Wednesday, May 14, 2008

Horwitz discovers N.C.'s true religious differences

USAToday live blogger Tony Horwitz is currently dispatching his "Live from ..." reports from the Great State. (You can read his accounts here.) So far he has researched the Lost Colony, seen just how rural (and wide) North Carolina is, and his latest installment (as of noon on May 14, 2008) had him approaching a very contentious subject.


"All across North Carolina, there are roadside signs depicting very big men clutching very big pigs. This state may be a Baptist stronghold, but its true religion is barbecue," writes Horwitz.

"There are other food cults in the South, like chili in Texas," says John Shelton Reed, a sociologist at the University of North Carolina. "But barbecue has the most sects, and fundamentalists." ...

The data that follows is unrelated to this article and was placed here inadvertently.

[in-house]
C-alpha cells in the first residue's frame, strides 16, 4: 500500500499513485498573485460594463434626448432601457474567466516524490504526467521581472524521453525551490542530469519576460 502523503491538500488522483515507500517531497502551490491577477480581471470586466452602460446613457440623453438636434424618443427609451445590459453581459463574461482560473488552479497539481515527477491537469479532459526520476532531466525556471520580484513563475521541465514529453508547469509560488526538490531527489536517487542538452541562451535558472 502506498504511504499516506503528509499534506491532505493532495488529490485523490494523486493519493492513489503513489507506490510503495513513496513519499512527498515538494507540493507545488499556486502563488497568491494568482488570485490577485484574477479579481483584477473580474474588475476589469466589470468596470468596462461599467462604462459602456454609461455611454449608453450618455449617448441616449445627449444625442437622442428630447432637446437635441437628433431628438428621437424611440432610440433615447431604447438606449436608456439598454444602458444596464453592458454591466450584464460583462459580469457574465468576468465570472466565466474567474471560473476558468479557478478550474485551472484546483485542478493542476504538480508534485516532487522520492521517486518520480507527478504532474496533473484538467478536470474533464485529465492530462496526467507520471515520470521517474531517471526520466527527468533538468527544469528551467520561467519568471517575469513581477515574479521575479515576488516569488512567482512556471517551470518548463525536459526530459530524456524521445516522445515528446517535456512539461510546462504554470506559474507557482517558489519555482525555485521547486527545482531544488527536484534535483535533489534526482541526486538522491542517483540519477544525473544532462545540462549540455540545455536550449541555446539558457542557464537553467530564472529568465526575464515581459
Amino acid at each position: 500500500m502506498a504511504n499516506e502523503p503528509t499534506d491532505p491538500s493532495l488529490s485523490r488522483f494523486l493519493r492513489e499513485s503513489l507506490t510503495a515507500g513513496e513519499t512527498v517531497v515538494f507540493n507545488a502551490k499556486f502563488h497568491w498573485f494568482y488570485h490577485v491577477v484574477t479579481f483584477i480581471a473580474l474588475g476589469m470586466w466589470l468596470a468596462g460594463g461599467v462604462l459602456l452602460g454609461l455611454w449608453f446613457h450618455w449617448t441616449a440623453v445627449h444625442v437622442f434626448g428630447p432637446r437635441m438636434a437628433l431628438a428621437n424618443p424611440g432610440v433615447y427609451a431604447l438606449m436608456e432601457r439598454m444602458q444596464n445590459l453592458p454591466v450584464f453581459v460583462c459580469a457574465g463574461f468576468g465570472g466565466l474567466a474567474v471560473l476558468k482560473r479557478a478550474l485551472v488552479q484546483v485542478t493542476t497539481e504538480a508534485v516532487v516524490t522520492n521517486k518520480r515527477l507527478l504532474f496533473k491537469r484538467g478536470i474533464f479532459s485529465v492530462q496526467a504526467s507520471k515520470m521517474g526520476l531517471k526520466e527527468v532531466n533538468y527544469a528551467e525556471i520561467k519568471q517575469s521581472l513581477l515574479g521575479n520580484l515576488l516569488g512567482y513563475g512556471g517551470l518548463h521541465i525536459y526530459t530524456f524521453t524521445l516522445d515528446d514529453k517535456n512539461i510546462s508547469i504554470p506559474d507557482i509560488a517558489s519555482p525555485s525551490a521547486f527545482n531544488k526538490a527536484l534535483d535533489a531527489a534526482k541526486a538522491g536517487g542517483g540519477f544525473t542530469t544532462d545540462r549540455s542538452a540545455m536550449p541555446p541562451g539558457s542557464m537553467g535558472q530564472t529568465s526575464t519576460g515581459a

We tuck into moist piles of pulled pork, seasoned the eastern North Carolina way, with a sauce of vinegar and red pepper. Farther west in the state, the sauce has just a touch of tomato. Dale [John Shelton's wife]concedes such differences may seem slight, "but it's heresy if your taste strays from the region you're in." John adds: "Part of barbecue's appeal is that it's so intensely local. It's the closest we have to wine, you drive 100 miles and it changes."


James C. said...

Glad to see the Reeds that were interviewed for the story understand the differences between Eastern and Lexington styles, and the fiery-but-healthy rivalry that exists between the two regions and their barbecue styles.

Long live Eastern Style 'Cue!

M. Lail said...

Long live 'cue!